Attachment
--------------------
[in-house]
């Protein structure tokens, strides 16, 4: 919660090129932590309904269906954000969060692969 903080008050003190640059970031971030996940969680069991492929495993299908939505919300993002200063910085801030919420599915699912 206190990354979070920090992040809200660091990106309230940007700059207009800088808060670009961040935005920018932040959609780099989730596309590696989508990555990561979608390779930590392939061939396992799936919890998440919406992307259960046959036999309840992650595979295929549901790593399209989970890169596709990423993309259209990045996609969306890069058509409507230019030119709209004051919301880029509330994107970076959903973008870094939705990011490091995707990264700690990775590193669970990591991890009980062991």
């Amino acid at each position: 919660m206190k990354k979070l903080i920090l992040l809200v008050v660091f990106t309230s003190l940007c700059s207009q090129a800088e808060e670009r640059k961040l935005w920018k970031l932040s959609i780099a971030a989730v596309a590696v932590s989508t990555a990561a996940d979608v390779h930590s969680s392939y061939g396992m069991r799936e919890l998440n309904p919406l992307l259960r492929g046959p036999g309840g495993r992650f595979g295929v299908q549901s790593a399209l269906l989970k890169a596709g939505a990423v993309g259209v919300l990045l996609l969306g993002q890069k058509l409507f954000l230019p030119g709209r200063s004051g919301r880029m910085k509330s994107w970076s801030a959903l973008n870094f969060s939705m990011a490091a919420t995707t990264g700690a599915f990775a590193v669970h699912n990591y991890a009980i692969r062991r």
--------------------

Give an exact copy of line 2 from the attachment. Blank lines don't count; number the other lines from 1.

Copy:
């Protein structure tokens, strides 16, 4: 919660090129932590309904269906954000969060692969 903080008050003190640059970031971030996940969680069991492929495993299908939505919300993002200063910085801030919420599915699912 206190990354979070920090992040809200660091990106309230940007700059207009800088808060670009961040935005920018932040959609780099989730596309590696989508990555990561979608390779930590392939061939396992799936919890998440919406992307259960046959036999309840992650595979295929549901790593399209989970890169596709990423993309259209990045996609969306890069058509409507230019030119709209004051919301880029509330994107970076959903973008870094939705990011490091995707990264700690990775590193669970990591991890009980062991």